I may start this with a strange idea, but hear me out.
Don’t write for the web.
However, this doesn’t mean you can’t write with the web in mind. Think in terms of who, not what - who will you be writing for?
Search engine optimization, posting plans, targeted ads, media content and social sharing are the standard tools that everyone needs in order to make your content float in the waters of the Web. Any content marketer must have an essential grasp of these tools to make sure their content appears on the web, but that is also answering what, not who.
Ultimately, the content you’ll be putting out there will be digested by one singular entity: the person. And while there may be ads upon ads building on headlines, header images and hot topics, it’s nearly impossible to guarantee one way to reach your viewer.
So the bottom line is basics. In order to make compelling content, you need to go with something that all people inherently want to see in the world around them: narrative. Narrative helps them understand a point, anchor one point to another, or springboard to a completely different idea without the transition being awkward and forced.
What’s in the web?
The web operates on the framework that tries to recreate how people naturally look for information - that is, by following associations that we’ve developed from infancy and our everyday lives.
Here’s the thing with that approach though: the Web (and technology in general) can only come so close to replicating this train of thought. For all the sophistication of tools on the internet, they cannot come even close to replicating what a single human mind can do.
It’s this disjoint that the tools of the Web come in. Search engine optimization makes it more likely that we’ll see what we’re looking for, a little bit like the feeling you get when you’re looking for something inside the house with a rough idea of where it is, but not exactly where. SEO helps mitigate this problem by crafting a system where it becomes easier for the Web to show you what you’re looking for, without being too obtrusive or asking for too much.
Thinking of tools as the barest minimum on how content writing tips work is a good approach. They’re the barest things you can do to at least guarantee that your content shows up on the Web. While certainly clever workarounds with this tool could allow you to gain a bigger audience, keeping them is another thing - and that’s where writing for people shines.
What’s in people?
People can’t resist a good story. Good content needs to have a narrative in order to make people stay and engage with it - and that’s something that no amount of tools on the web could allow you to make. Sure, proper grammar and the right keywords are essential to a blog post or web copy, but if your entire copy has no narrative coherence, they’d essentially be very well-oiled cogs just jamming against each other, since they’re all rotating their own ways.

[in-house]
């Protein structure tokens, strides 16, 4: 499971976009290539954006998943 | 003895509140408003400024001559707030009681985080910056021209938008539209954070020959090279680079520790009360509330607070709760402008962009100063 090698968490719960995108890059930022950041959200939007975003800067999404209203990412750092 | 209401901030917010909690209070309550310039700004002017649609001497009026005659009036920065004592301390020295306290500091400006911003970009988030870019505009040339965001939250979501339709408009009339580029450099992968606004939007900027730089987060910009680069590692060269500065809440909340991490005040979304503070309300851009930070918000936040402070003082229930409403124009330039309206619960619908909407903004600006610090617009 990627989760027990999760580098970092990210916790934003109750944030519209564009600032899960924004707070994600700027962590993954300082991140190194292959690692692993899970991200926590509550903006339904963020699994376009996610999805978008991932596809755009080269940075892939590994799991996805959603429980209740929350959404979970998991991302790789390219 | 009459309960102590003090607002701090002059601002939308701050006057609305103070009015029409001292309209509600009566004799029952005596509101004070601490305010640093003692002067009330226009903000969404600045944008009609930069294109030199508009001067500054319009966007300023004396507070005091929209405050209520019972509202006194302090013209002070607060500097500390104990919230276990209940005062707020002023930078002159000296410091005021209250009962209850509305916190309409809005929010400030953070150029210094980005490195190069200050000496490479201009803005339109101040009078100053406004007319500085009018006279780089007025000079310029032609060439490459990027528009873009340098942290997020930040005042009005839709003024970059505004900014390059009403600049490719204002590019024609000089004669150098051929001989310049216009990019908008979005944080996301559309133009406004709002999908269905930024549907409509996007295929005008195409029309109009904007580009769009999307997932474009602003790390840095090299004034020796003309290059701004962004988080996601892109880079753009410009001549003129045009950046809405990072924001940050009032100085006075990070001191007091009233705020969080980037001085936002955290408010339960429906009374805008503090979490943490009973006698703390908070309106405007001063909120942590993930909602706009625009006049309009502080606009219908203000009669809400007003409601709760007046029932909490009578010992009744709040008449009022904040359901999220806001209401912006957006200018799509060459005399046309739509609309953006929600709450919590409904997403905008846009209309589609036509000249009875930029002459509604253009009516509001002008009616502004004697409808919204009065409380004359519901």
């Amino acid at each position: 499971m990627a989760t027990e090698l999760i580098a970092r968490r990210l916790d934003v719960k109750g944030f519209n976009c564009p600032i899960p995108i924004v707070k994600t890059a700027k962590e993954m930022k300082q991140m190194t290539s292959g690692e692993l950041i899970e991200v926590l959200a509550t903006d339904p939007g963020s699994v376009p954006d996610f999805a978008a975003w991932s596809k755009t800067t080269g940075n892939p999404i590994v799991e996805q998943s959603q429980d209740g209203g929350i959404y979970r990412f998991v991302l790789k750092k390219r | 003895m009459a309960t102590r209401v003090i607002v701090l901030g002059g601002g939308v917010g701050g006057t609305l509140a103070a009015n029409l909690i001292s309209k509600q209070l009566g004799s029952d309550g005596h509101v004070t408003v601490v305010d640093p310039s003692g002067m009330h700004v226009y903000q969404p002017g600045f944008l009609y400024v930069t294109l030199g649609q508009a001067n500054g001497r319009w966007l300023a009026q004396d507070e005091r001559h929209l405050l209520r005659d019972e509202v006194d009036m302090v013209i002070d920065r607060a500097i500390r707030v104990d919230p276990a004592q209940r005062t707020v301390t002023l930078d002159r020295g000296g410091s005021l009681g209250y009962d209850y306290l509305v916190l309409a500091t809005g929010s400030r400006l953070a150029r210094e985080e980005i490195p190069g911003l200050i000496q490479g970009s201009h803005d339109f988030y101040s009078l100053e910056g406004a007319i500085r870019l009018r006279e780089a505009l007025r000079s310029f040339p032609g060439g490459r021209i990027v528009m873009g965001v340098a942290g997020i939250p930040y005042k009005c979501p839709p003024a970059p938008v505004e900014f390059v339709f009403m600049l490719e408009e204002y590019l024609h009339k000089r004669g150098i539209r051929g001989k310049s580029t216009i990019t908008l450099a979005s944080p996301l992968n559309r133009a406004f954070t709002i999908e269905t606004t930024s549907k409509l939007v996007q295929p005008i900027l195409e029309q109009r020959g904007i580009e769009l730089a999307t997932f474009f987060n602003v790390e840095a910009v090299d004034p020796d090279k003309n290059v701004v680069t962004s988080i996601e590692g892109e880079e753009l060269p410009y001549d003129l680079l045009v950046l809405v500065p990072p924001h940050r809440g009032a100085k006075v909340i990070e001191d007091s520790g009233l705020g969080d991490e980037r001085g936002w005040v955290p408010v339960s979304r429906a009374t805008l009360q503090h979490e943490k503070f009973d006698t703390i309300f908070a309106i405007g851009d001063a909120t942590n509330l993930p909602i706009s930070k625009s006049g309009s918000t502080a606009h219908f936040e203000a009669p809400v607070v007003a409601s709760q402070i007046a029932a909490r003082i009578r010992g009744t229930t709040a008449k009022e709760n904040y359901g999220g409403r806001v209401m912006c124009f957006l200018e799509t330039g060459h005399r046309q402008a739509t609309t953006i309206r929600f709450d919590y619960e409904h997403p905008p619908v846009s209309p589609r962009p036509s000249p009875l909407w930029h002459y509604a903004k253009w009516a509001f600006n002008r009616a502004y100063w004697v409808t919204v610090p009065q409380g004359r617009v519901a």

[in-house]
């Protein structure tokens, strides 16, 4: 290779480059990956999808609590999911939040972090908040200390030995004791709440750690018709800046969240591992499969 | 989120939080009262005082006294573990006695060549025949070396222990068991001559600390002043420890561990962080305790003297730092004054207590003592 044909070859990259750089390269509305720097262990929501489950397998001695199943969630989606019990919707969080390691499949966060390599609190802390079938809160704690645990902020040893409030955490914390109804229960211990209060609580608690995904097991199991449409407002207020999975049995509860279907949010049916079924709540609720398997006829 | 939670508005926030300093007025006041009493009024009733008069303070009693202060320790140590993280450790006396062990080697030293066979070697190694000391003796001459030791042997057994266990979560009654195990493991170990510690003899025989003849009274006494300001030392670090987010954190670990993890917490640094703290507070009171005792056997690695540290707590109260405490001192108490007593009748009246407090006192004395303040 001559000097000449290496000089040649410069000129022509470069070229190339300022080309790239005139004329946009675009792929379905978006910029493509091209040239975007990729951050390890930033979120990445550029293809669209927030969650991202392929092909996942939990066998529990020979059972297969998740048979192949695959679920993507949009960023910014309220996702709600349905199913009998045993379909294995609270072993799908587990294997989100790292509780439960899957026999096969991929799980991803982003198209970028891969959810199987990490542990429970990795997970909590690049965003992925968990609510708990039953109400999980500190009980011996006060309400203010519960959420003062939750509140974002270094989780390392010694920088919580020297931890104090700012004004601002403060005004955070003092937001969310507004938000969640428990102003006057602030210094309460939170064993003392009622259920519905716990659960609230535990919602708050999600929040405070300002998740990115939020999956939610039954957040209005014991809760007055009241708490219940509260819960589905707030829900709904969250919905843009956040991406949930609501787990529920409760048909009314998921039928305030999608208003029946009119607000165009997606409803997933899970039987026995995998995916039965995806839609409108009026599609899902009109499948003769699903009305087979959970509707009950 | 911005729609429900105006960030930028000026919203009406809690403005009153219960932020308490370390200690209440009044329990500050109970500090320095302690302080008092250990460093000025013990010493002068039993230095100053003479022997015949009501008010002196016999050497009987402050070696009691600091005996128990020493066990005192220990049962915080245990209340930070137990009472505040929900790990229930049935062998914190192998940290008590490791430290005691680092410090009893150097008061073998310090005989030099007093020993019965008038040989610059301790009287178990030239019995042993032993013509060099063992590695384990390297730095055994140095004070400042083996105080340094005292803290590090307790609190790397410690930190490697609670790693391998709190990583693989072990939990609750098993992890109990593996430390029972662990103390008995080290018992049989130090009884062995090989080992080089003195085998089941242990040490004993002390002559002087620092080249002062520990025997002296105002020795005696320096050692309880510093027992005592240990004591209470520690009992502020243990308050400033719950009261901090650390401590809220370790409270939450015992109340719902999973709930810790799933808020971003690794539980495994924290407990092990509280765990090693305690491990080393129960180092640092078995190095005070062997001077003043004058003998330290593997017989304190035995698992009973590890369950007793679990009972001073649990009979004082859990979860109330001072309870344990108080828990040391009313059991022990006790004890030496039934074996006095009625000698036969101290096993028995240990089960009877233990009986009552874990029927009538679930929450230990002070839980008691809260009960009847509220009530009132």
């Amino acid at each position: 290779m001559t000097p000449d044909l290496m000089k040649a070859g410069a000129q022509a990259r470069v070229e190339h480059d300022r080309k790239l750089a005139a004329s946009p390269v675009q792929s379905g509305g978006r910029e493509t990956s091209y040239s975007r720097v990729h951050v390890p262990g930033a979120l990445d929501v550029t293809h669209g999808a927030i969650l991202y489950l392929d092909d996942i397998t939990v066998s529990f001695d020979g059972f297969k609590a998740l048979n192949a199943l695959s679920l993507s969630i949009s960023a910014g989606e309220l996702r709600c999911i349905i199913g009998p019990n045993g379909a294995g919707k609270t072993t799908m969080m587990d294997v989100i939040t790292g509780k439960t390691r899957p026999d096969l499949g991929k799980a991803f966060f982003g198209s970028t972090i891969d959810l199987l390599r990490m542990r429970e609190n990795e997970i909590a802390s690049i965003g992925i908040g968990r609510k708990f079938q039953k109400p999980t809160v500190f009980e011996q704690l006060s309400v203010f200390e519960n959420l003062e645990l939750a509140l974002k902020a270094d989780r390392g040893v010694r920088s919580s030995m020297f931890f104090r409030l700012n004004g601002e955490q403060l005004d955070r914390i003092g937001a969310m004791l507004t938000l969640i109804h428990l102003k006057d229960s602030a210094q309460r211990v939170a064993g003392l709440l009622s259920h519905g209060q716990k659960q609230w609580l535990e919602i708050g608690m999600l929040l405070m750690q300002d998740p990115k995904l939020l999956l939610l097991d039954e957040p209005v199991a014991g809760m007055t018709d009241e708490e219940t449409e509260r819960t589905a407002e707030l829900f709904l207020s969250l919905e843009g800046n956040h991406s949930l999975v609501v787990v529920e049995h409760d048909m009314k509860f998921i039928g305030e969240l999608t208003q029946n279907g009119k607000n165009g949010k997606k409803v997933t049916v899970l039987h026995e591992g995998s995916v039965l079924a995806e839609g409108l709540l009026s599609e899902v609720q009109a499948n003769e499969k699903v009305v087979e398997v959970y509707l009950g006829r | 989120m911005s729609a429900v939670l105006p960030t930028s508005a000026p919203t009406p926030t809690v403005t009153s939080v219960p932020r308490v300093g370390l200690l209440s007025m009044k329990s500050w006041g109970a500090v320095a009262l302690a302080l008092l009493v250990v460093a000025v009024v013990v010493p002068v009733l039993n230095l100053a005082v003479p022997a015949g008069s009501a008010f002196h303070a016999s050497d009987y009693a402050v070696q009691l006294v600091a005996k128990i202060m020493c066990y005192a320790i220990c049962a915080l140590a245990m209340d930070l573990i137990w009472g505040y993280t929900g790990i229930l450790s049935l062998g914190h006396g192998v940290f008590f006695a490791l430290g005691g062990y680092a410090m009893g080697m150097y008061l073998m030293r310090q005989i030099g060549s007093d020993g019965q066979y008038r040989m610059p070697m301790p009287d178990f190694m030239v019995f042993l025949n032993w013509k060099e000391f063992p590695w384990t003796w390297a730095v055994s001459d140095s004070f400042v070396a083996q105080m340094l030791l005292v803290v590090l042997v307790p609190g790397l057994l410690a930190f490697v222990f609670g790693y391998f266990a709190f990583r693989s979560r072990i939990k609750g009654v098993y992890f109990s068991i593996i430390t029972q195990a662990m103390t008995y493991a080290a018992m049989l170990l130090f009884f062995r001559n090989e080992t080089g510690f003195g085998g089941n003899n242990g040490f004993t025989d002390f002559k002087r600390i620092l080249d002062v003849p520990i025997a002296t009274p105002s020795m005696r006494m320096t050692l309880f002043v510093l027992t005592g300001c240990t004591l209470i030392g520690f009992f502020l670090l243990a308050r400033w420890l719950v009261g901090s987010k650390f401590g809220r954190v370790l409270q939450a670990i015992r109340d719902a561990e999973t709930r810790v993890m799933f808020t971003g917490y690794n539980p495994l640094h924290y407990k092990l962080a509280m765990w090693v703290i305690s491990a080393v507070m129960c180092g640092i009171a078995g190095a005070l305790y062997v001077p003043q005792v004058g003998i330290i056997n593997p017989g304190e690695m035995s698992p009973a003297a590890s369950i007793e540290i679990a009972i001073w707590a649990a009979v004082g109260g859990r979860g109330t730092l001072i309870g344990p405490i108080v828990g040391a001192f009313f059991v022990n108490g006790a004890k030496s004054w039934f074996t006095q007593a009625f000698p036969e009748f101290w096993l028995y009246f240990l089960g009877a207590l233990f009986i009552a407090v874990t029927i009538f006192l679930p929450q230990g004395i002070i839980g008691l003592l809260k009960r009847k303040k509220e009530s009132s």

Narrative relies on sequencing, development and growth-driven mindset: that is to say, your readers must be built towards something at the end of engaging with your content. This narrative follows through the entire campaign, or even the entire business. Take this storyline from RedBull about the now famous “mission to the edge of space.” While capturing the interest of millions around the world for it’s scientific and human achievements, it also sold a lot of RedBull. And acquired an Emmy. While smashing five Guiness records.
Redbull's Successful Marketing Stunt: Mission To The Edge of Space
Social media could revolve around a developing story within your company. Your SEO will change depending on how people view your industry. But ultimately, it’s knowing the line between people who are exposed to a lot of answers and your content being exactly what it is they’re looking for that will make up good website copy.
Writing with the web
The line between how to write a good content page from a great one is about the journey. You need to answer the question of the people coming to your page by writing the answer to questions they may not even initially have. Providing value, and growing on that value, is what allows your web copy to effectively resonate with the Web. It’s because it’s people, not internet servers around the world, that will ultimately give your copy its worth.
So don’t write for the web.
Write for people.
Recall any brand stories that left an impression? Let us know in the comments below, or tweet us at @StraightArrowPH